Maximilian de Bethune, known by the name of Sully, a man of the strictest honour and integrity, and the most disinterested attachment. When Henry ascended the throne he was twenty-six years of age, Bethune was but nineteen; yet few older heads have displayed more wisdom than these two young men at this critical juncture.

Henry failed in domestic virtue; and his passion for play, constantly, but in vain, called forth the remonstrances of the virtuous Sully. This monarch, dear in the memory of every Frenchman, perished by the hand of the assassin Ravaillac.

803. What preceded the first appearance of the Duke of Alva in the Netherlands?

The contests between Philip the Second and his Dutch and Flemish subjects. The tyranny exercised over the Low Countries may be imputed to the bigotry of Philip, who introduced the inquisition and Spanish

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soldiers into the fortified towns, deprived the Flemings of the free exercise of their religious opinions, and of the laws and privileges of their states and assemblies, leaving no visible head, in ecclesiastical matters, but the pope; and in civil affairs, no real authority but his


804. Who were the favourite instruments of his tyranny?

Cardinal Granvelle and the Duke of Alva; the former a violent but able statesman, acquainted with the country to be ruled, who acquired irresistible authority over the monarch and his cabinet, by his knowledge, and the distinct, decided, and consistent statement of his opinions.

805. What was the character of Alva?

He was the advocate of force, and advised instant coercion. The military conduct of Alva is remarkable. In the field, he was calm and considerate, as he was rash and intemperate in the cabinet. With an army of about fourteen thousand men, he disposed of the lives and privileges of the Flemings of all ranks at his pleasure, imprisoned two of the most popular and meritorious noblemen, erected a council of tumults, or council of blood, and destroyed, in a few months, by the hands of the executioner, more than one thousand eight hundred different individuals.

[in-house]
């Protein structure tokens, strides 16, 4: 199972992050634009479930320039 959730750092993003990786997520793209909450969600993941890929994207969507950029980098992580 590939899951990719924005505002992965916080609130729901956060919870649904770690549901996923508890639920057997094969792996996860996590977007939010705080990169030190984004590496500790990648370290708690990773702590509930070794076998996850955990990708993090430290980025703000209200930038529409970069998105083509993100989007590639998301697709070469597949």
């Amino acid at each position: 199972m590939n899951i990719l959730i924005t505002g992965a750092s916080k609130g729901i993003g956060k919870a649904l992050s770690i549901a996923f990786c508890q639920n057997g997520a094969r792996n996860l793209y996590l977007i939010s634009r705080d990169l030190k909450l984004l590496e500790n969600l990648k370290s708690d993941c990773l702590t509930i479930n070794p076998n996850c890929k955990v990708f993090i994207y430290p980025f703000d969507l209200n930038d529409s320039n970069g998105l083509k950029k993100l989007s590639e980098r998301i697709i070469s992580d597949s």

806. Who opposed the measures of the Duke of Alva?

The Duke of Feria; he was seconded by the Prince of Eboli : the wise counsels of these reasoning statesmen had little effect; the imperious nature of Philip was to be gratified; and he determined that the religious persuasion of these countries should be the same as his own.

"You may lose them if you persist,” said



one of his officers. "I would rather be without kingdoms," he replied, "than enjoy them with heresy."

807. What was the government of Margaret of Parma?

While in authority, she endeavoured to govern mildly, and composed the troubles of the Netherlands.

808. How did the Prince of Orange and the Flemish nobles resist their Spanish oppressors ?

Temperately and regularly throughout this memorable contest-a contest of half-a-century. The great hero was the Prince of Orange,-the great delinquent, Philip the Second; the one a model, in private and in public, of everything that is good and great; and the other, of everything that is to be avoided and abhorred.

809. Name some of the Protestant German princes who came to the succour of the Prince of Orange.

The Count Palatine, the Duke of Wirtemberg, the Landgrave of Hesse, and some others.

810. Were the Flemings consistent or courageous?

No; they beheld their fellow-citizens executed by the Duke of Alva; the principles of their civil and religious liberty destroyed; had suffered the Prince of Orange and their patriotic leaders to fight their battles by means of German Protestants, and left the prince to devise payment for the troops without offering assistance; but the moment the loss of civil liberty produced its effect, and new taxes were levied, combinations were formed to resist the Spanish tyranny.

811. Was a generous and rational sympathy universal?

No; the degradation that could only be felt by the Flemings, when it interfered with petty interest, could